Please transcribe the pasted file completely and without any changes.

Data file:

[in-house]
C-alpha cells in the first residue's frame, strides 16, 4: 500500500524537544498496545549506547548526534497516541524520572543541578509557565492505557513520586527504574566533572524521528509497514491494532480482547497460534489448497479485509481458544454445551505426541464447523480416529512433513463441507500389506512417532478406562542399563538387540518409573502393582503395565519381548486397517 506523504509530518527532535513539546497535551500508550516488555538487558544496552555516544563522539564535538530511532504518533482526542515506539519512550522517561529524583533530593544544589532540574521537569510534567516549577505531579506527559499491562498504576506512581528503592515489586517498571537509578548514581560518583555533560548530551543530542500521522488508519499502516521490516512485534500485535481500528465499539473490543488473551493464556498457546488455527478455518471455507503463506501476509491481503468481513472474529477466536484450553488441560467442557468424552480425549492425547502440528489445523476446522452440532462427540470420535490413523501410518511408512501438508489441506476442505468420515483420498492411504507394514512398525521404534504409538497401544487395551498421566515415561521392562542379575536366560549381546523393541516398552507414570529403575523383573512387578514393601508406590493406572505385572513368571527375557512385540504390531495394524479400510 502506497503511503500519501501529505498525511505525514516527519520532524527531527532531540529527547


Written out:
[in-house]
C-alpha cells in the first residue's frame, strides 16, 4: 500500500524537544498496545549506547548526534497516541524520572543541578509557565492505557513520586527504574566533572524521528509497514491494532480482547497460534489448497479485509481458544454445551505426541464447523480416529512433513463441507500389506512417532478406562542399563538387540518409573502393582503395565519381548486397517 506523504509530518527532535513539546497535551500508550516488555538487558544496552555516544563522539564535538530511532504518533482526542515506539519512550522517561529524583533530593544544589532540574521537569510534567516549577505531579506527559499491562498504576506512581528503592515489586517498571537509578548514581560518583555533560548530551543530542500521522488508519499502516521490516512485534500485535481500528465499539473490543488473551493464556498457546488455527478455518471455507503463506501476509491481503468481513472474529477466536484450553488441560467442557468424552480425549492425547502440528489445523476446522452440532462427540470420535490413523501410518511408512501438508489441506476442505468420515483420498492411504507394514512398525521404534504409538497401544487395551498421566515415561521392562542379575536366560549381546523393541516398552507414570529403575523383573512387578514393601508406590493406572505385572513368571527375557512385540504390531495394524479400510 502506497503511503500519501501529505498525511505525514516527519520532524527531527532531540529527547